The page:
Thompson's reading of Inferno xxvi is both penetrating and sound but, while it is very convincing as a clarification of the the- matic importance the epic voyages have in the Comedy, it also gives rise to some questions about the theory that these voyages consti- tute the model for the pilgrim's. As he appears in the poem Aeneas is not really a Platonic hero at all, he is a hero of Providence. At the same time, despite the geographical distortion of Ulysses' journey, it is he who emerges more Platonically as a hero who progresses from knowledge and rejection of his physical limitations to the attempt to break free from them. If the Platonic allegorizing tradi- tion is indeed behind Dante's representation, is he not rejecting it in some form? And does this not require us to qualify radically our definition of his relation to such a tradition? The issue can be evaded by pointing out that a poet can appropriately be inserted into a tradition from which he deviates ideologically (indeed his deviation can be seen as proof of the tradition's relevance), but I think it better to see the ambiguity of Thompson's argument as reflecting an important ambiguity of the poem with which he is dealing.
Thompson has more understanding of than tolerance for the school of criticism which has redeemed the role played by theology in the poetics of the Divine Comedy. He is fundamentally inspired by a kind of crusade to reinsert Dante in a literary tradition because he feels that the literary nature of the poem has been underplayed by the best modern critics. The problem is actually much more than an argument between critics about where emphasis is best placed. In fact, Dante is unremittingly both a poet and a Christian. As God's scribe it would seem that a poet might very well be a Chris- tian as well, or better, first a Christian and then a poet. However, the poetic tradition to which Dante owed allegiance is not Christian and his allegiance to it, like the Christian faith, is a premise of the poem. The relation of poetry to faith, in the Divine Comedy, is not easily defined. On the one hand, the poet's art is unequivocally sub- servient to his Christian message while, on the other, the role of poets and poetry preserves, throughout the poem, an unexpected autonomy which allows Dante, in the Paradiso, to give some ut- terance to that which Saint Paul kept silent.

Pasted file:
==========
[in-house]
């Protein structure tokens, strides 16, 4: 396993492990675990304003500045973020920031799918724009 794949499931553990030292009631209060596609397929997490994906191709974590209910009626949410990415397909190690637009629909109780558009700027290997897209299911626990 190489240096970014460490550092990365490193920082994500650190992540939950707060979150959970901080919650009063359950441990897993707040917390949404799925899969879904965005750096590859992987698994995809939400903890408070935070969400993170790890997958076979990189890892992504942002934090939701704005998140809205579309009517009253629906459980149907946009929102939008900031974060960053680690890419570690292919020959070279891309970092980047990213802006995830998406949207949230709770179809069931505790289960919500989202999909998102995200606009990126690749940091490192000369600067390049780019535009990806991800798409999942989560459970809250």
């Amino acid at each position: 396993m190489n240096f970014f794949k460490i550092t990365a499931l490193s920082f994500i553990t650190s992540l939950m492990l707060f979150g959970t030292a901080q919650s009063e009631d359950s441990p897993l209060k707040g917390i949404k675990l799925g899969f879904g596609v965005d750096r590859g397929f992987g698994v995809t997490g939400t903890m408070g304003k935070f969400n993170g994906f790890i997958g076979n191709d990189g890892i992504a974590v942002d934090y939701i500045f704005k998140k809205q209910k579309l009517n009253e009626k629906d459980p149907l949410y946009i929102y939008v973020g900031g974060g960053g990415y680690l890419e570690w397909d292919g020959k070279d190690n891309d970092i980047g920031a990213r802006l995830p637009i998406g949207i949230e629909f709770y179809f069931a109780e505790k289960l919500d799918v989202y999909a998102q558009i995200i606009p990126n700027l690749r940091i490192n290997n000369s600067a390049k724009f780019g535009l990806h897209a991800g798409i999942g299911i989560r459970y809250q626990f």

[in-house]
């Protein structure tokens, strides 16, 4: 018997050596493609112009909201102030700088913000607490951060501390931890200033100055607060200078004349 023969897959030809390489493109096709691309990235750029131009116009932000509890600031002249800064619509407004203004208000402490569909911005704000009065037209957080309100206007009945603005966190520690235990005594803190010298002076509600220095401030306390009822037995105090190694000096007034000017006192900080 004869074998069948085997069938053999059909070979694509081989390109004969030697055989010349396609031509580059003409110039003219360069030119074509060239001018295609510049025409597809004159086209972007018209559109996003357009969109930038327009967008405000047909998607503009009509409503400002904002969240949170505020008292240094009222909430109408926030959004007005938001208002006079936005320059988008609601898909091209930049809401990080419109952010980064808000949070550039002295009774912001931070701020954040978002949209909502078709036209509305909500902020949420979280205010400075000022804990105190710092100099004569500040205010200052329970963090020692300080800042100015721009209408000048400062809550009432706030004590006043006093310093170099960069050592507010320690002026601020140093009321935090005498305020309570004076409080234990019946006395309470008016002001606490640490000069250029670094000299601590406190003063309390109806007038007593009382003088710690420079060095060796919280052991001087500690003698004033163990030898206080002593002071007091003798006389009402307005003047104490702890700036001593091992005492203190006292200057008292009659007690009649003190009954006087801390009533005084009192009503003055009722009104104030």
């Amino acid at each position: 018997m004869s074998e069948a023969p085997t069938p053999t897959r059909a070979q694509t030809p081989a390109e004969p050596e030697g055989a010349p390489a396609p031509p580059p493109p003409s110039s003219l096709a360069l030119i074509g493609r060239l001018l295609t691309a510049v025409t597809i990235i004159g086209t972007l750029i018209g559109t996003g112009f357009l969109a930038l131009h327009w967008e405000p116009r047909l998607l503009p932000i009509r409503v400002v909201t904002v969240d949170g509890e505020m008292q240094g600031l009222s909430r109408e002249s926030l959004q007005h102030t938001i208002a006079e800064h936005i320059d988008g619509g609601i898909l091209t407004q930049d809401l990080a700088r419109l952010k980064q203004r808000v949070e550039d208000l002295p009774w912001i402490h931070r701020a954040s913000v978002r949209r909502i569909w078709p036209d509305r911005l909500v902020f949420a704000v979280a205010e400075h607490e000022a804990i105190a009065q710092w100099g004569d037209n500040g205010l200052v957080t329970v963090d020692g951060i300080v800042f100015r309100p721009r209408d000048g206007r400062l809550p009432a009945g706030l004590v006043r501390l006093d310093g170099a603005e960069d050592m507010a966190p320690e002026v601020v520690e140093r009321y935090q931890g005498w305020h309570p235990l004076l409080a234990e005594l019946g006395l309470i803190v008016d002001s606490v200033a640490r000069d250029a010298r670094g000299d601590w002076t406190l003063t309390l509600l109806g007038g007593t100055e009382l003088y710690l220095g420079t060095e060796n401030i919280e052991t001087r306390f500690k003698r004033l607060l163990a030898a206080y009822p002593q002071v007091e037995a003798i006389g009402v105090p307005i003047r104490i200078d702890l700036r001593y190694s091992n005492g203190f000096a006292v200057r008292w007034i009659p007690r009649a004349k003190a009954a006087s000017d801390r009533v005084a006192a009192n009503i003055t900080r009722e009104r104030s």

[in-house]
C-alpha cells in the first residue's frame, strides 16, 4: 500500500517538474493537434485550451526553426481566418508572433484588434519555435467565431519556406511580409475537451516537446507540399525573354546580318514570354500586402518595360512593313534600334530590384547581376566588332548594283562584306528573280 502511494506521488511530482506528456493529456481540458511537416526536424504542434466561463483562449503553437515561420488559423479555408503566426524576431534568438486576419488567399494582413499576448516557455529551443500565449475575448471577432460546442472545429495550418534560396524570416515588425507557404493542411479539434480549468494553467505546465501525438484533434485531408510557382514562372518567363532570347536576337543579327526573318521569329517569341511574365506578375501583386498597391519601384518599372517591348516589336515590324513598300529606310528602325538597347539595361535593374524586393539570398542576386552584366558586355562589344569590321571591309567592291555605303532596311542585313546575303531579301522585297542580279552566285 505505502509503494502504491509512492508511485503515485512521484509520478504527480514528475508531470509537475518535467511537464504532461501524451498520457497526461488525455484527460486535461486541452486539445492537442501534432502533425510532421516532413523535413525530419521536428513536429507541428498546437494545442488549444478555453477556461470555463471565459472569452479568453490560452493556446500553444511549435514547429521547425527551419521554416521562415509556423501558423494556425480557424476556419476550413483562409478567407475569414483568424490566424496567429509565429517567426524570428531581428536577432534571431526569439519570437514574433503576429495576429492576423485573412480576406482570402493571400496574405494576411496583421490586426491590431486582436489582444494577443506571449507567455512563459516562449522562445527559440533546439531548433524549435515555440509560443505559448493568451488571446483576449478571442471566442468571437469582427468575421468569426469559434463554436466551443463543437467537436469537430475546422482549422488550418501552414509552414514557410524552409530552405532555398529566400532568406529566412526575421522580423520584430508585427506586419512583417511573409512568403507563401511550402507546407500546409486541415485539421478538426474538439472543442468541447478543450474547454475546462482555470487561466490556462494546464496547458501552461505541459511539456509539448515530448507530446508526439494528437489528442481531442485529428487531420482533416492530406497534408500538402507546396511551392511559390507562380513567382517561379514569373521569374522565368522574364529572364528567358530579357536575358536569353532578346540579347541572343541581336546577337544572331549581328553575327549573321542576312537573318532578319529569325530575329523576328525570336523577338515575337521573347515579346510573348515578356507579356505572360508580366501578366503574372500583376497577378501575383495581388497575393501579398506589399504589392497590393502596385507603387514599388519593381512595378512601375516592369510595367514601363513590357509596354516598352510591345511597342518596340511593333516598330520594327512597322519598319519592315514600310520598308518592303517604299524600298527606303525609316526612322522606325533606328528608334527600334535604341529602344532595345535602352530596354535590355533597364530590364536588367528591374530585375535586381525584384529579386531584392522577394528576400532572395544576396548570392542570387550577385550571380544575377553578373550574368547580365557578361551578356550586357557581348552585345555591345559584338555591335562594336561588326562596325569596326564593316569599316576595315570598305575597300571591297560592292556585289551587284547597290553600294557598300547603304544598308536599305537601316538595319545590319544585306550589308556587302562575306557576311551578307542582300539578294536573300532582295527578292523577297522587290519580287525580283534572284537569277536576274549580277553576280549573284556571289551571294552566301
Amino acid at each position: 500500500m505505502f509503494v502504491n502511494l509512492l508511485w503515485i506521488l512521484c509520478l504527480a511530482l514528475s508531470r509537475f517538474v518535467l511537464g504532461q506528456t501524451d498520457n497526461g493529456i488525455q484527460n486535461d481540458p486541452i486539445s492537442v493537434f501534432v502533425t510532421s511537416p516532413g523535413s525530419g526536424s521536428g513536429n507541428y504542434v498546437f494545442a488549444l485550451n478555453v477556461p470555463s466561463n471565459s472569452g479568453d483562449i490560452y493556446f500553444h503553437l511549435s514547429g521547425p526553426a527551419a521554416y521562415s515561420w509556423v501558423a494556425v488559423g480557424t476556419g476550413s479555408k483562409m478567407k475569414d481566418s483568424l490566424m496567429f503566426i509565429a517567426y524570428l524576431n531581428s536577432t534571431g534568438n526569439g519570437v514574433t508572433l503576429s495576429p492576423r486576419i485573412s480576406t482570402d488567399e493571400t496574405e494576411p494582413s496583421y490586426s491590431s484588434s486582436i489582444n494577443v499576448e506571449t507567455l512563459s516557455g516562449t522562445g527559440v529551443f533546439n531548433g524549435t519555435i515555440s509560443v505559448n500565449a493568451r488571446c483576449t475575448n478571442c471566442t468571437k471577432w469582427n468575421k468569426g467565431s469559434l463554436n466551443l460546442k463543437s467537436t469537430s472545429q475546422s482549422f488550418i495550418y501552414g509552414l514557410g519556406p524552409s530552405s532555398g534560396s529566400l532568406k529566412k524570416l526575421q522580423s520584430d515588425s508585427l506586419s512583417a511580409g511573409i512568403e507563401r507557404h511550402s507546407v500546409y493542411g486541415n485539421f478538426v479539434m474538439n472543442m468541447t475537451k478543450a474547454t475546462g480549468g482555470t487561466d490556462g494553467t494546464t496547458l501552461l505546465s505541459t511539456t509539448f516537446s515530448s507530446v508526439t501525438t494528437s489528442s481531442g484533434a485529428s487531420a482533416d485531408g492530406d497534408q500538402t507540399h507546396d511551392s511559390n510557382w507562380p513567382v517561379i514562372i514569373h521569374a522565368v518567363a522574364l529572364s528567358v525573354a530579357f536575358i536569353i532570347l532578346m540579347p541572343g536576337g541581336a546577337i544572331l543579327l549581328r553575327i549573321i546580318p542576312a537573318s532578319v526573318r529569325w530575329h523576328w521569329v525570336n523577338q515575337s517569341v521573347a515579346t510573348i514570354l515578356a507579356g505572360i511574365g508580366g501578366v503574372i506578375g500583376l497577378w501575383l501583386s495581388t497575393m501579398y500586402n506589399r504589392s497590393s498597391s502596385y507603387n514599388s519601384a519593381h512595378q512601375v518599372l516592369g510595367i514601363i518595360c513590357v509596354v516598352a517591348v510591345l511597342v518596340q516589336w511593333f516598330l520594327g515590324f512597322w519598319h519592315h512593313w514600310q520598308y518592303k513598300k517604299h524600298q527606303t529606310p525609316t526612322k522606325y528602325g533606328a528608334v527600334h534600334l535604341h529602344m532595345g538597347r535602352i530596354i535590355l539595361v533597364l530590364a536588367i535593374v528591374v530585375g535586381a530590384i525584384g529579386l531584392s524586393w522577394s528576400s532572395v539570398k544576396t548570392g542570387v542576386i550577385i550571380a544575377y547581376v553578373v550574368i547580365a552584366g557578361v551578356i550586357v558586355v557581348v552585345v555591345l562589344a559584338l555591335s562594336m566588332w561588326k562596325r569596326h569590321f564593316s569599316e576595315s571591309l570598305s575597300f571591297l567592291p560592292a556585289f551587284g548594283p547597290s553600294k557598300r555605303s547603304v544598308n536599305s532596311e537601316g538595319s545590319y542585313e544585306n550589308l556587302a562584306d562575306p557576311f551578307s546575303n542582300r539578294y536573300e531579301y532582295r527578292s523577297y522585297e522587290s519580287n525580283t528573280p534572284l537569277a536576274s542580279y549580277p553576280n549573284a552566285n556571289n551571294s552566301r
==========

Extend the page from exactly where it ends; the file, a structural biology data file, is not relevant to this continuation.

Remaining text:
A glaring example of this is found in Purgatorio vi. The pilgrim is confronted by a seeming contradiction between a verse in the Aeneid and the Church's teaching on the value of prayers for the souls in Purgatory:
…E' par che tu mi nieghi,
o luce mia, espresso in alcun testo,
che decreto del ciel orazion pieghi;
e questa gente prega pur di questo:
sarebbe dunque loro speme vana,
o non m'e il detto tuo ben manifesto?
This is an astonishing situation. Why does the pilgrim not simply dismiss the pagan text which seems to conflict with Church teaching? It does not help that Virgil explains to the pilgrim that he has merely failed to understand the verse in question which referred to the prayers of souls outside the state of grace. Why does this exclusion from grace not apply to the text from which the verse is taken?